SUNDAY SCHOOL AND CONFIRMATION INSTRUCTION STARTS ON 13 SEPTEMBER. Please keep our students and teachers in your prayers as they teach and learn our holy Christian faith.
Dear Lord may You give children joy in learning about Jesus, teachers eagerness to share the Gospel, and parents motivation to bring their children to Sunday School and to participate in adult Bible study. May many be gathered into Your Church; through Jesus Christ, Your Son, our Lord. Amen.
WE ARE ALSO LOOKING FOR SUNDAY SCHOOL TEACHERS! PLEASE CONSIDER SERVING THE LORD AS YOU FEED HIS LAMBS WITH HIS HOLY WORD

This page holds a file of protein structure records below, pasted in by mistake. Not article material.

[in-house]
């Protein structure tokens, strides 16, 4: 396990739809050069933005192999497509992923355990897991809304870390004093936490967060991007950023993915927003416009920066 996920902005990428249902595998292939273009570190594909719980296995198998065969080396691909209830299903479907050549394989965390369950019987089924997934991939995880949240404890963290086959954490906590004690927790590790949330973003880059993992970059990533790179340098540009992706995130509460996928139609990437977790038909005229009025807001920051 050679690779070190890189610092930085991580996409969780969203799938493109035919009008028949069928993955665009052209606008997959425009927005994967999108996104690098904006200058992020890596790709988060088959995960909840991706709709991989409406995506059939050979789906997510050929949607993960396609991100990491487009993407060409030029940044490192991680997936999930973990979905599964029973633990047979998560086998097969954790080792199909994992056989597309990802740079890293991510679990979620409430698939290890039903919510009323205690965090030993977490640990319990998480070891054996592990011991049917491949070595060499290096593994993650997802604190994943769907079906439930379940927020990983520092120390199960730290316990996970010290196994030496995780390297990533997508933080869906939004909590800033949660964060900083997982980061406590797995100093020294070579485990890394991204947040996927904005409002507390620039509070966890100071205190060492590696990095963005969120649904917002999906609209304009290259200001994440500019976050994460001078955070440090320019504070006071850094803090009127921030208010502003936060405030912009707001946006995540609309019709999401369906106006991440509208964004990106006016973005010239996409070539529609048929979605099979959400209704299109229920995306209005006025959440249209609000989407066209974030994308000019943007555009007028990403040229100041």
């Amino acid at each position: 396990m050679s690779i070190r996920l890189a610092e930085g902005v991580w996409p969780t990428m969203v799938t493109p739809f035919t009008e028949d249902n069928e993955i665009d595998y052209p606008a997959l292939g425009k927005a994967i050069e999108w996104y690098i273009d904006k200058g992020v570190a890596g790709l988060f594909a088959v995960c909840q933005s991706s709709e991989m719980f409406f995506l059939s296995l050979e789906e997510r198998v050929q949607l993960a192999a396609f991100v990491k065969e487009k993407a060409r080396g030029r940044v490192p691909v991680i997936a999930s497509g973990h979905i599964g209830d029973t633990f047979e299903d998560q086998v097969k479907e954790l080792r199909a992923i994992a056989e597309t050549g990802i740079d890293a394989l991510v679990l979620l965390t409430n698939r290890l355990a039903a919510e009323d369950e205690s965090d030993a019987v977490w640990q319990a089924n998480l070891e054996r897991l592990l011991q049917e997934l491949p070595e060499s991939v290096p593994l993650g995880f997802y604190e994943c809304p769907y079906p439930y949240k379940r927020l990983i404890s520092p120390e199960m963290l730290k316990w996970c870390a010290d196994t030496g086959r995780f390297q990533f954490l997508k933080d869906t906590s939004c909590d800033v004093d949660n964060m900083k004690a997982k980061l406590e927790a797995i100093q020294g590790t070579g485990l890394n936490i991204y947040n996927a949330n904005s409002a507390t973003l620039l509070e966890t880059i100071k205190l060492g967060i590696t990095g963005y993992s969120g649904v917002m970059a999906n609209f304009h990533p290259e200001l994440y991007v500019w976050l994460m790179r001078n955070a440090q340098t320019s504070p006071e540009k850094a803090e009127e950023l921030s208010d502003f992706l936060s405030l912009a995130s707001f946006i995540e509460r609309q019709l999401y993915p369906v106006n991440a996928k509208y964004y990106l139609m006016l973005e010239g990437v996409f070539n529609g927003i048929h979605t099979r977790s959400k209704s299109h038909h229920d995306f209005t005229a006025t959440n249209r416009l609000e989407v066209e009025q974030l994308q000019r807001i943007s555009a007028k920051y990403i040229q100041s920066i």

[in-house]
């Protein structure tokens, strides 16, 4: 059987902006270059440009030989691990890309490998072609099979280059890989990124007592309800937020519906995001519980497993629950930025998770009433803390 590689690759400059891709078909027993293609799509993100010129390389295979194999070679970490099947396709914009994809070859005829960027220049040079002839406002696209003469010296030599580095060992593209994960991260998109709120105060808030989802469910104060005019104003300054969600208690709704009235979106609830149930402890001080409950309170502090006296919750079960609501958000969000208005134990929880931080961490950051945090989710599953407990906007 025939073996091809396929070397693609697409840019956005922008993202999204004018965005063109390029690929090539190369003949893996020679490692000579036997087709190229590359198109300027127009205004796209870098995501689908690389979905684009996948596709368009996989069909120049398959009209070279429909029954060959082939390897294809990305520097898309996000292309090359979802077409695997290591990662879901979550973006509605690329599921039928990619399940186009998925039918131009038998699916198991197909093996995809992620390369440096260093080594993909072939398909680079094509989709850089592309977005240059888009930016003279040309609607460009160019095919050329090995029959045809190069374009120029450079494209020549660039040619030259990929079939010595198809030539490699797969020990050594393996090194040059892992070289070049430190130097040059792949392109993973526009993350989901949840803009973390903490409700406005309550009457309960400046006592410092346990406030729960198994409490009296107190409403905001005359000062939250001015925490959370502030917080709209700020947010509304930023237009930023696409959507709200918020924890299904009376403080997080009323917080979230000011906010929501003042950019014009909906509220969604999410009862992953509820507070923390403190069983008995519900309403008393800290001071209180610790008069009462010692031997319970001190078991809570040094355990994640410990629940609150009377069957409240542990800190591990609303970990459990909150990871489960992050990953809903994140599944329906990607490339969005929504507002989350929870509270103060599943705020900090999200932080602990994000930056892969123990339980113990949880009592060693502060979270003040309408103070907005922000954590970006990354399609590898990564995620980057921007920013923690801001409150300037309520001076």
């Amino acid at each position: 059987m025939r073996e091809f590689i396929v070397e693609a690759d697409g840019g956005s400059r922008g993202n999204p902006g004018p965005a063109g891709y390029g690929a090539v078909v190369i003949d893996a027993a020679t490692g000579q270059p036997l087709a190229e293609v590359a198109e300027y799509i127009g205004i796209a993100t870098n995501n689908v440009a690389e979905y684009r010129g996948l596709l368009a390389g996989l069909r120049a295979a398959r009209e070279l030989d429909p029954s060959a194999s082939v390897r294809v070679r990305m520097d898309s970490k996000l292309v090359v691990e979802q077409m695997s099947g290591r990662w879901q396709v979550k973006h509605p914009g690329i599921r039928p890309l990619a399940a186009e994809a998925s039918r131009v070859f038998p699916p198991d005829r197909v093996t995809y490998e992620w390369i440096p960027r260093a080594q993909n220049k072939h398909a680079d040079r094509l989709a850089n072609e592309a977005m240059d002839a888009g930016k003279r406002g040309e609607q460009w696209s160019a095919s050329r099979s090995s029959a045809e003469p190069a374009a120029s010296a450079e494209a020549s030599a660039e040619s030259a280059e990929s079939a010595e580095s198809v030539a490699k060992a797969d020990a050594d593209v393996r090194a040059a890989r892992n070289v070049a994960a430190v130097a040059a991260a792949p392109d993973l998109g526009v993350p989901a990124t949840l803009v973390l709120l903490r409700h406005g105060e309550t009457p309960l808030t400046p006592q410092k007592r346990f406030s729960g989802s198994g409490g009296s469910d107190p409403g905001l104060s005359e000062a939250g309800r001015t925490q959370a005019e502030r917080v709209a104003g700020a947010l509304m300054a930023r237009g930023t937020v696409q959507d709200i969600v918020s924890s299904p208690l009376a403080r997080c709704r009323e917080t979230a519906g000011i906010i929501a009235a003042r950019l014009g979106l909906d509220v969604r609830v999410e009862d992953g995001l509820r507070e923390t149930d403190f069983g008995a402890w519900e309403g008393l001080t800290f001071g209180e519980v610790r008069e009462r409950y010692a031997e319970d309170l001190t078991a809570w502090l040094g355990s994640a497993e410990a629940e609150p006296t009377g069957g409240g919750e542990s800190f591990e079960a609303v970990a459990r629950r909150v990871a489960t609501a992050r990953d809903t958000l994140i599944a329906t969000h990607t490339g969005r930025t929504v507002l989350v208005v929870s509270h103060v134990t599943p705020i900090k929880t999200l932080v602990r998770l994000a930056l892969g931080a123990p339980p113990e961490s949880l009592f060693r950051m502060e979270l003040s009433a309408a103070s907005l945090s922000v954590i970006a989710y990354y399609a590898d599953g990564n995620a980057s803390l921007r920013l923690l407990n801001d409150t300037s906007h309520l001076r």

AN ANNIVERSARY DATE IN LUTHERAN HISTORY: 04 June 1536, Pope Paul III issued a formal decree for a general council to be held in Mantua, Italy beginning 23 May 1537. Although Luther encouraged the Lutheran rulers to attend to confess the faith, they dragged their heels. In anticipation of this meeting, Luther was commissioned to prepare a statement of faith on what articles of faith we as Lutherans cannot give up. What Luther wrote became known as the Smalcald Articles, which are part of our Lutheran Confessions. So what’s the anniversary? On 23 September 1536 Pope Paul III made clear the purpose of the council was “the utter extirpation of the poisonous, pestilential Lutheran heresy.” The council, though, was never held.
AN EXCELLENT NEW WEBSITE TO CHECK OUT: